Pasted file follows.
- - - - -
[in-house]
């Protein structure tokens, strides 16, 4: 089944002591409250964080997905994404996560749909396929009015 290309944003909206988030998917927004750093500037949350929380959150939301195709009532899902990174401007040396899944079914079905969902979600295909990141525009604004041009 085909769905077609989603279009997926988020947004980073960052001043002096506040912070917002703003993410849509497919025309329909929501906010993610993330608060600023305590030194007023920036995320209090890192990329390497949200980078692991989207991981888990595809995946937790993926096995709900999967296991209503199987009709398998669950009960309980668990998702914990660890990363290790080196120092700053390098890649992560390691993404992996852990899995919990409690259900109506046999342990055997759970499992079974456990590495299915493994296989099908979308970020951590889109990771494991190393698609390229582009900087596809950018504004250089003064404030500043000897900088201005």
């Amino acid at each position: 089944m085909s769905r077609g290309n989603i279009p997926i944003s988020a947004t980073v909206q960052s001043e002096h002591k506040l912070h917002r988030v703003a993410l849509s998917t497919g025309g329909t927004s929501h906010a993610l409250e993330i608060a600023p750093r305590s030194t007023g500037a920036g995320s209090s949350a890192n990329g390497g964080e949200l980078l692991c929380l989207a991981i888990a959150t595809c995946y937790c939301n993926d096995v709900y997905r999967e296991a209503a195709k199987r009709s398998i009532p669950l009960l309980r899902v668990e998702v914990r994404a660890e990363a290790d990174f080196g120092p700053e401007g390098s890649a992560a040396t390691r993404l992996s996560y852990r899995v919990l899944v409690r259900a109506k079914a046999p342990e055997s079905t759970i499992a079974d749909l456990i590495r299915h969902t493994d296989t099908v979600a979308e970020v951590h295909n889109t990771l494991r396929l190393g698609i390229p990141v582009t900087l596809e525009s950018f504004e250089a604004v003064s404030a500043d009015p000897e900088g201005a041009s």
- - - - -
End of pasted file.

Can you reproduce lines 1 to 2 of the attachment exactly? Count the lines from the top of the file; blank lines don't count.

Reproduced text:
[in-house]
């Protein structure tokens, strides 16, 4: 089944002591409250964080997905994404996560749909396929009015 290309944003909206988030998917927004750093500037949350929380959150939301195709009532899902990174401007040396899944079914079905969902979600295909990141525009604004041009 085909769905077609989603279009997926988020947004980073960052001043002096506040912070917002703003993410849509497919025309329909929501906010993610993330608060600023305590030194007023920036995320209090890192990329390497949200980078692991989207991981888990595809995946937790993926096995709900999967296991209503199987009709398998669950009960309980668990998702914990660890990363290790080196120092700053390098890649992560390691993404992996852990899995919990409690259900109506046999342990055997759970499992079974456990590495299915493994296989099908979308970020951590889109990771494991190393698609390229582009900087596809950018504004250089003064404030500043000897900088201005």